Many people are visiting one of a group of burial mounds in Osaka Prefecture, western Japan, that has been added to the list of World Cultural Heritage sites.
The Mozu-Furuichi Tumulus Clusters, which span the cities of Sakai, Habikino and Fujiidera, consist of 49 mounds built in the late fourth and fifth centuries.
A UNESCO committee decided on Saturday to include the sites on the list.
At one of the mausoleums in the city of Sakai, many people were taking photos and listening to briefings by volunteer guides on Sunday morning.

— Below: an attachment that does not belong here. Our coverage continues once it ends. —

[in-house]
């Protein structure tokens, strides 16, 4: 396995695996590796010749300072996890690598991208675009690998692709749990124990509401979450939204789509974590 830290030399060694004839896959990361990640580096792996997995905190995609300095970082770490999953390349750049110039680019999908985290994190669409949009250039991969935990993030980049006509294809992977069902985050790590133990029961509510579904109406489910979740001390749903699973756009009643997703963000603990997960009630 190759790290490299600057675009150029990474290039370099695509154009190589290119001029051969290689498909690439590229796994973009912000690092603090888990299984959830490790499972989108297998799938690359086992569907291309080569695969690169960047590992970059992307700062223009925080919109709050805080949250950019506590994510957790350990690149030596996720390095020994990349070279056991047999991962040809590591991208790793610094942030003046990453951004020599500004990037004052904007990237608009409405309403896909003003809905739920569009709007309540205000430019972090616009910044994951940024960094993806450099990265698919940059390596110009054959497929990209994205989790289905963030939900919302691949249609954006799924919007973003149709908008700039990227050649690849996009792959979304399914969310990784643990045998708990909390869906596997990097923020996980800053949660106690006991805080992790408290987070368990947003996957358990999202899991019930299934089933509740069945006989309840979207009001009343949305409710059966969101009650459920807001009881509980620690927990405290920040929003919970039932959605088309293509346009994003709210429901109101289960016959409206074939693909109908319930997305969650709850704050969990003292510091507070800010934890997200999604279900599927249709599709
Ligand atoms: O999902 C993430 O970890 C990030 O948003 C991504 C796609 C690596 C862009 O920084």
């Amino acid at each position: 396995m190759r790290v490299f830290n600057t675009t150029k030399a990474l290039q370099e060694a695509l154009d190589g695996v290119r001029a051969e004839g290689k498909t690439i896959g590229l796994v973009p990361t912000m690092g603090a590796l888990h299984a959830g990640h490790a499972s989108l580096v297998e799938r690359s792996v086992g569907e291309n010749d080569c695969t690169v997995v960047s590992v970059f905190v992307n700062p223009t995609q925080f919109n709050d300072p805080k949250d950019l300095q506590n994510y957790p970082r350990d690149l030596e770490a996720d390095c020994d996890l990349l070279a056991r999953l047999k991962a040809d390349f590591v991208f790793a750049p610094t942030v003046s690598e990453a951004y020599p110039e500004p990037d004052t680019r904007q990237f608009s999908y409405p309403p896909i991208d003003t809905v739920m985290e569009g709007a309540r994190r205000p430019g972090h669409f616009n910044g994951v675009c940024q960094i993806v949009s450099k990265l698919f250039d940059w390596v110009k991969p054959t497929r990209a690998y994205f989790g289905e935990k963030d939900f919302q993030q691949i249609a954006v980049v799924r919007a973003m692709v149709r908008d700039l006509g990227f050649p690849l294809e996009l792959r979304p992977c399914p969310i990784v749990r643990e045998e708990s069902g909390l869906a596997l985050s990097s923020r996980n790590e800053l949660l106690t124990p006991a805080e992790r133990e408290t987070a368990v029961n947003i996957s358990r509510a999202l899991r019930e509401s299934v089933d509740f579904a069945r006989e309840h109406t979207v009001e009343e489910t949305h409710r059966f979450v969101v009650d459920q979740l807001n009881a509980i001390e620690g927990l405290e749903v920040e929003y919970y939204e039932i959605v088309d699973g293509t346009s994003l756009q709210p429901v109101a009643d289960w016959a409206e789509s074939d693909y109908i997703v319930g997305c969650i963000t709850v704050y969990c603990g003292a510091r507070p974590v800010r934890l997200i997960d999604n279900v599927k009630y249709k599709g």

The mausoleum is officially called "Daisen Kofun," and is the largest keyhole-shaped tomb in Japan.
The Imperial Household Agency believes it is the mausoleum of Emperor Nintoku.
A man in his 30s said he came to the mausoleum to see it with his own eyes. He said he had seen it in a textbook, and was surprised to see its tremendous size.
A museum in the city is holding an special exhibition that displays about 300 items excavated at the mounds.
They include cylinder-shaped clay figures known as "haniwa" artifacts.
Some of the items are kept by the agency and usually cannot be seen by the public.
A local high school student said she visited the museum for the first time in a while because she heard about the committee's decision.
She said she hopes the city will have many visitors.